Supporting the artistic future of women of colour

The Future is You and Me, an interdisciplinary workshop series focusing on leadership brings together aspiring artists, who happen to be women of colour, says Kristen Cheung.

There’s an underrepresentation of women of colour in leadership positions,” says Cheung, one of the organizers of The Future is You and Me. “This project supports and nurtures emerging women leaders that reflect our current cultural landscape.”

Kristen Cheung. | Photo courtesy of The Future is You and Me

In her day job as a fundraiser, Cheung is involved with reviewing art grant applications, sitting on committees like the Canada Council in Ottawa. It was there she specifically noticed a lack of diversity in projects being selected across the country.

“It was the first time I realized why people of colour were not in leadership positions,” says Cheung.

Frustrated with the lack of diversity in the selection process, Cheung turned to Facebook to voice her concerns. Megan Lau answered Cheung’s call for action, starting a conversation on how they could better prepare female artists for leadership roles.

Cheung and Lau had met previously as contributors to the local Ricepaper magazine. With similar interests in building community in Chinatown, the arts, and advocating for women of colour, they were both excited about creating a space for female performers, musicians, artists, and writers. They wanted to provide a unique opportunity for artists working on independent projects to come together and learn from one another.

“Our friendship built over time through our community involvement, interest in the arts, and living as a visible minority in Vancouver,” Cheung says.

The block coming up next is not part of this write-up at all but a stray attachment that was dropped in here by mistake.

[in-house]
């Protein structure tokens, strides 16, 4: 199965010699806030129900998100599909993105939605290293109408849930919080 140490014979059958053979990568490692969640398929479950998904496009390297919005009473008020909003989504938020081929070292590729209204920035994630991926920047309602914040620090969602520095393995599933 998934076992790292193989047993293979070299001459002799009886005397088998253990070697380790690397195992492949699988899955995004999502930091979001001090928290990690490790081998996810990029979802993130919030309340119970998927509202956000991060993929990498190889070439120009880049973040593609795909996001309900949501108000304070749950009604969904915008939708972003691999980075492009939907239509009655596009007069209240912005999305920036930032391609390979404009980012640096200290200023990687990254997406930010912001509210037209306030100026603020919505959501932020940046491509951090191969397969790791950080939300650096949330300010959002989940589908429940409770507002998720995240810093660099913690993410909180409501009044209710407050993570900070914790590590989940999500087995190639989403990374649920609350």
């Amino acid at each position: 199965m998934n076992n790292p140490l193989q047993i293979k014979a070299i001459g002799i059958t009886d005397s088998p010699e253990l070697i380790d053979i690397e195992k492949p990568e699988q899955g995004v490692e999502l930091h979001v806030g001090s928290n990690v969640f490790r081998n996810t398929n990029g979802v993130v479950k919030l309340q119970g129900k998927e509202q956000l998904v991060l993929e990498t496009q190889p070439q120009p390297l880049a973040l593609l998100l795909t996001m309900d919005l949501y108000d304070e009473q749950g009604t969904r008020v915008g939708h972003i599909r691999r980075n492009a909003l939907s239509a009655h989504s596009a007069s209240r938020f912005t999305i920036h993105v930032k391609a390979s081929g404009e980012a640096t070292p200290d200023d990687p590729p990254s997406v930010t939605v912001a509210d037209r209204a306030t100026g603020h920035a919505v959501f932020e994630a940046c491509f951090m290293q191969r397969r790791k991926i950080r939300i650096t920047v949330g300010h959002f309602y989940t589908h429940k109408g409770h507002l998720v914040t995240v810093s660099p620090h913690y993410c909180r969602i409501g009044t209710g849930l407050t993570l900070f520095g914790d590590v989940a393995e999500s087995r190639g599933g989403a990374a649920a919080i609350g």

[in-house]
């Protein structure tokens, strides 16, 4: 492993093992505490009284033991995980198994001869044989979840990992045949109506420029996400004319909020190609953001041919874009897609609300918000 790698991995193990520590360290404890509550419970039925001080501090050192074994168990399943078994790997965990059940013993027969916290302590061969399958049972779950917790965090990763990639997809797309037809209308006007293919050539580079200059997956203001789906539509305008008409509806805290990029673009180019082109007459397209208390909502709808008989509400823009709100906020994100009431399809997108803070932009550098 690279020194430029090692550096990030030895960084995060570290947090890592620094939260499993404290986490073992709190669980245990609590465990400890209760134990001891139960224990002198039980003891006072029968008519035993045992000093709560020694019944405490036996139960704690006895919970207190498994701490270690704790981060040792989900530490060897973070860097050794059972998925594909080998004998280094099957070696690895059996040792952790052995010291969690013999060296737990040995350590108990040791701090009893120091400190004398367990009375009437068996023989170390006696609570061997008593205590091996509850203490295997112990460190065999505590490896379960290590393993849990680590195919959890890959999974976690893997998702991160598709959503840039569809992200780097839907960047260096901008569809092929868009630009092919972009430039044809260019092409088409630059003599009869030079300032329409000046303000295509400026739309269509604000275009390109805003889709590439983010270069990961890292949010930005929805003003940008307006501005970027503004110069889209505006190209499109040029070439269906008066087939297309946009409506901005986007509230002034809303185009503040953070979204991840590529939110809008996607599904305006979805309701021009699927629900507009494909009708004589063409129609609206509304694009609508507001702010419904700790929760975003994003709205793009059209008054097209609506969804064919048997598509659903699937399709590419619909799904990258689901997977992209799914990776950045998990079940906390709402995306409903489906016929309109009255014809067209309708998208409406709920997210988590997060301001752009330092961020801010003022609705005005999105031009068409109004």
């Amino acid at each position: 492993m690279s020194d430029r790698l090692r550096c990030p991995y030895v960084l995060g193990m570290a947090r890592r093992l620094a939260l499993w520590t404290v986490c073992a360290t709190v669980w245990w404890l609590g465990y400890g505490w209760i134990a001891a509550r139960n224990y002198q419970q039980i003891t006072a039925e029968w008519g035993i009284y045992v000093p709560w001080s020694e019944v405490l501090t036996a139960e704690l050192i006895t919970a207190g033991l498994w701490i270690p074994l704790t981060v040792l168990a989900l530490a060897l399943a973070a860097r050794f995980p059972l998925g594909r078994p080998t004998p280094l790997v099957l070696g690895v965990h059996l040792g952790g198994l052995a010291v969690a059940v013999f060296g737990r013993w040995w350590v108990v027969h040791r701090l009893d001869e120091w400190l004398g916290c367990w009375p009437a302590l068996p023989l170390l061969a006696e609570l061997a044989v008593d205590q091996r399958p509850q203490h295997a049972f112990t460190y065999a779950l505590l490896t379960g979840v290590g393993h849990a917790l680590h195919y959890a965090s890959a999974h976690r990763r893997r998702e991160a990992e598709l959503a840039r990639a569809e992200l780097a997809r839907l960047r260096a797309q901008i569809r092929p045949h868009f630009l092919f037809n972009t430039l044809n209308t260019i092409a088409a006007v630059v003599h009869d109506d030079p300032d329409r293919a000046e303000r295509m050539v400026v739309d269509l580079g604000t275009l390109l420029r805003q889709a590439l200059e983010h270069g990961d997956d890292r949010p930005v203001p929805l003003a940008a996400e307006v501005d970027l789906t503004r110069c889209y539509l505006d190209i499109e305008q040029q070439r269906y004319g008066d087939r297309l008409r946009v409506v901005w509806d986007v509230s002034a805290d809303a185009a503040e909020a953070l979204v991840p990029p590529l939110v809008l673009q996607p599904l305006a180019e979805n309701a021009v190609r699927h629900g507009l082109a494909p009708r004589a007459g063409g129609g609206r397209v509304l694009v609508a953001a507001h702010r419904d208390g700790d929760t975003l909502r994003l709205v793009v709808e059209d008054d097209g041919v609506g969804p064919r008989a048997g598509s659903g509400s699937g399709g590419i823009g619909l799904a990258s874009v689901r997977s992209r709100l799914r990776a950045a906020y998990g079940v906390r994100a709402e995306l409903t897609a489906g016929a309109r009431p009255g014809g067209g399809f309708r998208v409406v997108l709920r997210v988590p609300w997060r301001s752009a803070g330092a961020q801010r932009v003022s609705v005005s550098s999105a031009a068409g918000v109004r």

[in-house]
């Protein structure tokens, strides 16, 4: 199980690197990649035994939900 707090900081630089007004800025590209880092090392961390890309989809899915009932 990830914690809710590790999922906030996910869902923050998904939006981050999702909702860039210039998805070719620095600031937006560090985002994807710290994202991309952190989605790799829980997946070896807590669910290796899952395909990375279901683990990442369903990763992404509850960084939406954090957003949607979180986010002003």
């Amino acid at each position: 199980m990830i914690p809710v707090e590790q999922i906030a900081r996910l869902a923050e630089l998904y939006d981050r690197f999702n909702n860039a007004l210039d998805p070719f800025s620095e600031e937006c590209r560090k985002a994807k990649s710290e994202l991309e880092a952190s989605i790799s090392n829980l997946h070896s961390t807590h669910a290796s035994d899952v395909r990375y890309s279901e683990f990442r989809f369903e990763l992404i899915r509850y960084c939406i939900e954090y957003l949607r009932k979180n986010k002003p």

Building a network

The Future is You and Me received 40 applications for the upcoming cohort starting in January. A lucky cohort of 12 women between the ages of 19 to 25 were selected to participate in five weekend workshops, which include speakers from DiverseTheatreBC and Out On Screen, producer of the Vancouver Queer Film Festival.

Megan Lau. | Photo courtesy of The Future is You and Me

“It’s really great to see the participants develop their own friendships through the program,” says Cheung.

Although Cheung participates in a number of online advocacy groups through social media, she feels that digital platforms still lack the ability to form connections that lead to long-term friendships and collaborations.

“While social media provides many voices, it can also be very isolating to do things online,” she explains. “For this reason, we’ve structured our program to encourage people to come together.”

Cheung recalls a participant from their 2016 cohort who used the workshop series to find collaborators for a podcast on Asian Canadian women’s experiences called Sample Space. More recently, the same women hosted a sold-out storytelling conference for people of colour at the University of California at Berkeley.

“Our workshops offered this woman a way of meeting people to interview,” says Cheung. “It’s where we would like our participants to be at in their projects when they come to us.”

Workshops to meet the needs of artists of colour. | Photo courtesy of The Future is You and Me

The workshops are designed to meet the needs of artists within each cohort, so the workshop themes continue to change.

“Because of the Me Too Movement and activism in Vancouver recently, our upcoming workshop series will look at how the arts can be used as a tool for activism,” Cheung adds.

Cheung is dedicated to helping women of colour with their career or practice. This help was something she herself never had when she was starting out in her career, but she believes that it is an essential part of developing leadership skills and building connections within the arts community.

“It’s all about supporting young women of colour in the arts,” she says.

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